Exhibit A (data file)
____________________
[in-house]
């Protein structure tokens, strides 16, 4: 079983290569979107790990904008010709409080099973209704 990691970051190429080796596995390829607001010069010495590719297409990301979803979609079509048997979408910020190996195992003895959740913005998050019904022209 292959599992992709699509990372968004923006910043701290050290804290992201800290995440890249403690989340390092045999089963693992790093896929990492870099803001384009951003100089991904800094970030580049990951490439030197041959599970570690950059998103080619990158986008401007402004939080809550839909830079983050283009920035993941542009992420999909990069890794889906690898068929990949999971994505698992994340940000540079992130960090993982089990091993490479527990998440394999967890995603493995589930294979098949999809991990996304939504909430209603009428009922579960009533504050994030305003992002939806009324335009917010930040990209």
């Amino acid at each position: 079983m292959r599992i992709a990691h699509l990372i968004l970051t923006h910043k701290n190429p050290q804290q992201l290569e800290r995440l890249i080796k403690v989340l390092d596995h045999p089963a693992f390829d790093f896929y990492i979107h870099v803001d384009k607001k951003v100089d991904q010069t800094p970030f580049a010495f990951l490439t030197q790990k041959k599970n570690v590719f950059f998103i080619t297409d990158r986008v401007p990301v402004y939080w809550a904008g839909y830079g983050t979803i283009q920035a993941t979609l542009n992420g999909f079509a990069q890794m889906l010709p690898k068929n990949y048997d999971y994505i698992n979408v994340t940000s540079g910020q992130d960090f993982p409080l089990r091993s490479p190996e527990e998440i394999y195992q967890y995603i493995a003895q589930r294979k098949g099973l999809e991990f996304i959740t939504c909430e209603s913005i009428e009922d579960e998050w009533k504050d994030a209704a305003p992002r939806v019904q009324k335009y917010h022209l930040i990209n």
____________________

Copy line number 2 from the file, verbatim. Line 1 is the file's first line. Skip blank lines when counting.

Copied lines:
């Protein structure tokens, strides 16, 4: 079983290569979107790990904008010709409080099973209704 990691970051190429080796596995390829607001010069010495590719297409990301979803979609079509048997979408910020190996195992003895959740913005998050019904022209 292959599992992709699509990372968004923006910043701290050290804290992201800290995440890249403690989340390092045999089963693992790093896929990492870099803001384009951003100089991904800094970030580049990951490439030197041959599970570690950059998103080619990158986008401007402004939080809550839909830079983050283009920035993941542009992420999909990069890794889906690898068929990949999971994505698992994340940000540079992130960090993982089990091993490479527990998440394999967890995603493995589930294979098949999809991990996304939504909430209603009428009922579960009533504050994030305003992002939806009324335009917010930040990209």